ID cards not meeting data protection laws

The Information Commissioner yesterday released his response to the government’s consultation on entitlement (or ID) cards, expressing his concerns over the security and administration of the scheme.

Information Commissioner Richard Thomas said the current proposals are “so widely drawn that it is impossible to confirm the necessary privacy and data protection safeguards will be in place”.

“The present proposals raise a number of serious concerns that must be remedied if the scheme is to meet the requirements of data protection law,” he added.

But the Commission is not against the introduction of identity cards, seeing them as an effective and secure way of enabling a person to prove his or her identity. What it wants are strict limitations on the amount of data that is held on the card and strengthened data protection supervision and inspection powers.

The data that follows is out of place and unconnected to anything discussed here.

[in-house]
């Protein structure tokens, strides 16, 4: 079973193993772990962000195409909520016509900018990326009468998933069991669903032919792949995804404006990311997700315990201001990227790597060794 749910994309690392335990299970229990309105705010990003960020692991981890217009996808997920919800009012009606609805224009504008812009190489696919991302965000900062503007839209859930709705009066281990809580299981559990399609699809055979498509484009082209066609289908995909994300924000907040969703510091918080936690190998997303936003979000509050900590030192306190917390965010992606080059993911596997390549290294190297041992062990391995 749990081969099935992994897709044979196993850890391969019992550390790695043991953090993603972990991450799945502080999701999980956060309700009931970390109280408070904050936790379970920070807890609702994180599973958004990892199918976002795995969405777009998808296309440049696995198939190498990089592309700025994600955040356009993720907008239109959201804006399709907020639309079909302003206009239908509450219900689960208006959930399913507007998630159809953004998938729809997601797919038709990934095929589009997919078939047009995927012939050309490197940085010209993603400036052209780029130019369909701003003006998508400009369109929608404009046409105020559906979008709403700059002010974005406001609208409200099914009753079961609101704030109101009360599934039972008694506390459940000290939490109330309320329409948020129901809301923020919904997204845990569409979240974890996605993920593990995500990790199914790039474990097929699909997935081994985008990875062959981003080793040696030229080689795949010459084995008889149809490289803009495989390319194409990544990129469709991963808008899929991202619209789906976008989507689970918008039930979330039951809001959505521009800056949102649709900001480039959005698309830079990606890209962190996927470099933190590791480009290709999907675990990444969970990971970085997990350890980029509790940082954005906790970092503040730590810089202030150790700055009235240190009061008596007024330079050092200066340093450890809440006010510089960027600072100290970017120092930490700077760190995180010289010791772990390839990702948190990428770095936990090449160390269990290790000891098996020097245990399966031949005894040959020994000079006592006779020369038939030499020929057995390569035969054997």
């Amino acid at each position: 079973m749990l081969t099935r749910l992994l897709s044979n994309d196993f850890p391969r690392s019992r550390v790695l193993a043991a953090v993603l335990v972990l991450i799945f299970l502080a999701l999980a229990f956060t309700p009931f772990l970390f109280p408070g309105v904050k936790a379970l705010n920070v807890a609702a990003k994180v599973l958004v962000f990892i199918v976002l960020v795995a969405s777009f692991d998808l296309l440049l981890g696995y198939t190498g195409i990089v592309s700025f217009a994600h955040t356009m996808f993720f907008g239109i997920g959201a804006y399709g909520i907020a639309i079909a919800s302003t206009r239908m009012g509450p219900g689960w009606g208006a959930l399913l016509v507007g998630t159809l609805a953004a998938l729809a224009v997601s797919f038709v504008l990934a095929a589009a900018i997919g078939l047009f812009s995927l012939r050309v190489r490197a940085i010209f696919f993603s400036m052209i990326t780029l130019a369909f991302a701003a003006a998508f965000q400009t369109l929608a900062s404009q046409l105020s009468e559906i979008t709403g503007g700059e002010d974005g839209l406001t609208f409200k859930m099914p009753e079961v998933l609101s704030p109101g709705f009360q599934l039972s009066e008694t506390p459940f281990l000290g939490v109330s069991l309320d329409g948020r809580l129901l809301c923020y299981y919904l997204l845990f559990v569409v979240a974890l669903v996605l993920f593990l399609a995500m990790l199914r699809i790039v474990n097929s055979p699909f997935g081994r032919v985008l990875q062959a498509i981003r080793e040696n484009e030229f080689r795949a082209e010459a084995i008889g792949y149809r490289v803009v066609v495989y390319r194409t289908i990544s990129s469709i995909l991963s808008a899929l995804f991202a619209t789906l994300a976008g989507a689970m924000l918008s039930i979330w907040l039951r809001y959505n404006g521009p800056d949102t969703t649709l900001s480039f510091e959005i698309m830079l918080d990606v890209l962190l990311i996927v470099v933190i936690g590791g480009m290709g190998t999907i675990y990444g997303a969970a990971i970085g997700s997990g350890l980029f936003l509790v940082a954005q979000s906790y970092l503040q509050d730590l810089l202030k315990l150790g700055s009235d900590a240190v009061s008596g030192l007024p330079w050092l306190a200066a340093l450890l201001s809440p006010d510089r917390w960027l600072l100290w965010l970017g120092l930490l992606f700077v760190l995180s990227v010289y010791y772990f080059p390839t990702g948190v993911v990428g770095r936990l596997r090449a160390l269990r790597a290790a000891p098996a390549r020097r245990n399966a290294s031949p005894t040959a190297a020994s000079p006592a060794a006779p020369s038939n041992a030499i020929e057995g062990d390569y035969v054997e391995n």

It seems the government has a lot of clarifying to do before the Commissioner and civil liberties groups — such as Privacy International, which spoke out against the consultation paper just last week — will be happy to proceed with the idea of ID cards.

“We must be under no illusion. We are dealing with matters touching on the very nature of the society in which we live. There must be greater clarity about the main purposes behind an effective mandatory entitlement card,” added Thomas.

Thomas’ key concerns include:

– the problems of relying on existing data bases which are or questionable quality;

– the ongoing challenge of keeping personal data up to date;

– stopping the card itself becoming the target for identity fraudsters;

– excessive amounts of information displayed on the card and the dangers of misuse by others.

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Jim Love, Chief Content Officer, IT World Canada

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